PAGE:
Abdul-Jabbar spreads wide wings as Renaissance Man
By Larry Fine
(Reuters) - Kareem Abdul-Jabbar proved to be an ultimate winner during his Hall of Fame career but for the NBA's all-time leading scorer, missing out on a chance to be a head coach may have been a blessing.
The shy, cerebral 7-foot-2 (2.18 m) Abdul-Jabbar, a prolific winner from New York's Power Memorial High School to UCLA, from the Milwaukee Bucks to the Los Angeles Lakers, is now thriving as the kind of Renaissance Man he always thought he could be.
A writer, actor, filmmaker, political essayist and U.S. cultural ambassador, Abdul-Jabbar, 67, also put in years as an NBA assistant coach with an eye on becoming a head coach.
"I pursued it for a while, but the doors didn't open and I moved on," Jabbar, a six-time NBA champion told Reuters during a telephone interview to promote his latest young adult novel, "Stealing the Game."
"Where I am now, I can do a lot more than I could have as an NBA coach. So I'm very pleased with the opportunities that I've gotten and was able to take advantage of."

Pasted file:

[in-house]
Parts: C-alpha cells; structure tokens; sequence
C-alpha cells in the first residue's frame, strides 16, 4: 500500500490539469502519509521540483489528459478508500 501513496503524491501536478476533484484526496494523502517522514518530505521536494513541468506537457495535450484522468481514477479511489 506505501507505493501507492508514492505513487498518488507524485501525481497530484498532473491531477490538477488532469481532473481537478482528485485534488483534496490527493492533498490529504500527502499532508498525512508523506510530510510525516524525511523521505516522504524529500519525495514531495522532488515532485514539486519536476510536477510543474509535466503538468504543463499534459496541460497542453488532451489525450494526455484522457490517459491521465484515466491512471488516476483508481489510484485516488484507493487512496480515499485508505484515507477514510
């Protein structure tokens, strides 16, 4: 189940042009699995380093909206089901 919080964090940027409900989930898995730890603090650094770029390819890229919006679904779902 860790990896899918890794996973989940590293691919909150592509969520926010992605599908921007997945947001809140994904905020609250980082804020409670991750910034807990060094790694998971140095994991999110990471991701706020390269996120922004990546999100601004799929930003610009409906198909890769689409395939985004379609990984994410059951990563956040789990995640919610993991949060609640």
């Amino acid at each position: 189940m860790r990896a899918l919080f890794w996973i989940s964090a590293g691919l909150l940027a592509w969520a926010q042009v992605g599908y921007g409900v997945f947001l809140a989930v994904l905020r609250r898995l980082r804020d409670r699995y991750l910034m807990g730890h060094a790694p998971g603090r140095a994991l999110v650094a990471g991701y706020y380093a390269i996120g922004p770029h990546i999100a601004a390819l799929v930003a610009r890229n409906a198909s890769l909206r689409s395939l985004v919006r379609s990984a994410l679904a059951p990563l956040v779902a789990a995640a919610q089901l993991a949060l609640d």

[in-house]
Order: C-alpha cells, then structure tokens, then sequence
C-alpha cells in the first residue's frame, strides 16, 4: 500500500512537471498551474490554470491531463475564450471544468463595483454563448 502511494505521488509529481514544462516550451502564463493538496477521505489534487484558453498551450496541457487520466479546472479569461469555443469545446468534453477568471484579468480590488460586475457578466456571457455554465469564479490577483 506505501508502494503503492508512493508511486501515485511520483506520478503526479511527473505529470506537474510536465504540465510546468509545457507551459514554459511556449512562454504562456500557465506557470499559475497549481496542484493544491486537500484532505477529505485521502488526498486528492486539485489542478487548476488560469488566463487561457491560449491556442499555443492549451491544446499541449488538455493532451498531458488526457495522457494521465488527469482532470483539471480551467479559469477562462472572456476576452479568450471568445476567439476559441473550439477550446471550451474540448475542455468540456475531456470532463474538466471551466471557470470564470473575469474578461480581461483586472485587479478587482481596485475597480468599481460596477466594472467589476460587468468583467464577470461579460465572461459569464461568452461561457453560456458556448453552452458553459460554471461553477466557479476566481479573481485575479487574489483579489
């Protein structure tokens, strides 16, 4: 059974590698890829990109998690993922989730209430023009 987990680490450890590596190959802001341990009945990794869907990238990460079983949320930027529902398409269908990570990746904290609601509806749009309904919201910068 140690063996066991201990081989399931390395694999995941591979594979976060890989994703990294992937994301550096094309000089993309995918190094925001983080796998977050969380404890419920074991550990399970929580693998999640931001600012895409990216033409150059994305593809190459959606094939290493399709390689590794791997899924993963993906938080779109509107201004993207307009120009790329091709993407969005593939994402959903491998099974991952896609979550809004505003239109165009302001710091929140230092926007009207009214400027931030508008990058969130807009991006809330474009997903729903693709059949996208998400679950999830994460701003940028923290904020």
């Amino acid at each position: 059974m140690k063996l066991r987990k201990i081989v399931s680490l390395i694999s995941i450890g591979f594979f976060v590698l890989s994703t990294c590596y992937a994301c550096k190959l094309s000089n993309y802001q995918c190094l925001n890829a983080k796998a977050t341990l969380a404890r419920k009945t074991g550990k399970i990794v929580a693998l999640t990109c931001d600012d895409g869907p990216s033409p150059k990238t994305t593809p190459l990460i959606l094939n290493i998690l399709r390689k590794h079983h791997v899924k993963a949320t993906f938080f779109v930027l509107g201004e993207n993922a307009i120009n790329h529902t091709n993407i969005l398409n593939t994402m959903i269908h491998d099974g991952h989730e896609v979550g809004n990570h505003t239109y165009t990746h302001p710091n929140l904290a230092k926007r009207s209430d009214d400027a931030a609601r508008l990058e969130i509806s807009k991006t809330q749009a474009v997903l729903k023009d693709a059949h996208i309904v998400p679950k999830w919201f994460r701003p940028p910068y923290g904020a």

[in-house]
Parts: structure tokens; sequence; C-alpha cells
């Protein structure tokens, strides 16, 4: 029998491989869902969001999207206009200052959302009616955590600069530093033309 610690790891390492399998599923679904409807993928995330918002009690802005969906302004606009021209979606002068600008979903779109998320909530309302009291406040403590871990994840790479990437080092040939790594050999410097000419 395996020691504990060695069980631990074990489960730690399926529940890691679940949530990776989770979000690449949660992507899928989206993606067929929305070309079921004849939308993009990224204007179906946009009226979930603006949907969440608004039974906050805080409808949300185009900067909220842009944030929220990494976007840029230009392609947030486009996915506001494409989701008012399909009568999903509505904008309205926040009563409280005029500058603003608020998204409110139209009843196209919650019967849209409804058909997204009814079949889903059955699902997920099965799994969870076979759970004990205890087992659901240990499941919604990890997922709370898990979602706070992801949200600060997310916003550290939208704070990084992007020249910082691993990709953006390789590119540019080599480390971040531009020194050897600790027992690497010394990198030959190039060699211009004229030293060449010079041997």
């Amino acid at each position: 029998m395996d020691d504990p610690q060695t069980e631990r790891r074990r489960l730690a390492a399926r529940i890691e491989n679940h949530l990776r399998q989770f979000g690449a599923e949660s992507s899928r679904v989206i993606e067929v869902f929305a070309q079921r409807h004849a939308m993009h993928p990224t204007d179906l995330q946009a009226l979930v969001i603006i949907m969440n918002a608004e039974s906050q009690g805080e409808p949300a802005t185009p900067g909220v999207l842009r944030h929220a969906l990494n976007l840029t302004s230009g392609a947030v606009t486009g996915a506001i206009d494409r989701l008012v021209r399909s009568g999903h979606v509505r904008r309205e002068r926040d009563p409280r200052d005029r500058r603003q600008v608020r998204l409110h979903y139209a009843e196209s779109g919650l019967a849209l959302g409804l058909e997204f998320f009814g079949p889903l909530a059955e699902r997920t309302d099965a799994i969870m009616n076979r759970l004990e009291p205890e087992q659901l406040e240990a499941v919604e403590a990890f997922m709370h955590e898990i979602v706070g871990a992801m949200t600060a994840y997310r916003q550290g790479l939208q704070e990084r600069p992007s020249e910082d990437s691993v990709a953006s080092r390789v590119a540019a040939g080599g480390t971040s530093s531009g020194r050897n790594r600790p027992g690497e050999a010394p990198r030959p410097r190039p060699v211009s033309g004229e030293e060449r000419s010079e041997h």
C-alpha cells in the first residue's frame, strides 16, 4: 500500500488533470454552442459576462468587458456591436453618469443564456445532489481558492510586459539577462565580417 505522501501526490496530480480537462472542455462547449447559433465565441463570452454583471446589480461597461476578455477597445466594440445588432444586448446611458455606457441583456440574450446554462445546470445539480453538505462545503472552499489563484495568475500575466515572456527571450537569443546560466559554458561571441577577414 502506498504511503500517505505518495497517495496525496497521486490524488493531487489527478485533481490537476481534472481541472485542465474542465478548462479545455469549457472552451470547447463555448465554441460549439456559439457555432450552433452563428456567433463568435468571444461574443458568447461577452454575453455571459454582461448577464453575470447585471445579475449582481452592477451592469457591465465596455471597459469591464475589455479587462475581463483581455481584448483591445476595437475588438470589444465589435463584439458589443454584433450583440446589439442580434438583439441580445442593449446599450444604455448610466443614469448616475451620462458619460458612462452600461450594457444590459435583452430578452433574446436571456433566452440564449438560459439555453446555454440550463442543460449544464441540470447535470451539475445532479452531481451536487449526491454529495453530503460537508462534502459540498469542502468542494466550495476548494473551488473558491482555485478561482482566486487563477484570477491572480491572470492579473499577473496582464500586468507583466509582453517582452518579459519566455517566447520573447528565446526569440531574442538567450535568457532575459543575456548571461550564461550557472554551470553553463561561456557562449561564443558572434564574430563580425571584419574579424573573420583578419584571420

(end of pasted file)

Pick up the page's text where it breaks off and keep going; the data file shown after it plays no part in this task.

The six-time NBA Most Valuable Player is not embittered at never landing a head coaching job, but conceded there might be a bias against big men calling the shots on court.
"Certainly they think the point guards know more because on the court, the ball starts with them. They get to initiate everything," the 19-time NBA All-Star said.
"People think they're the only ones that understand that," he said, debunking that notion with a nod to successful coaching 'big men' including Phil Jackson, Bill Russell and Kevin McHale. Continued...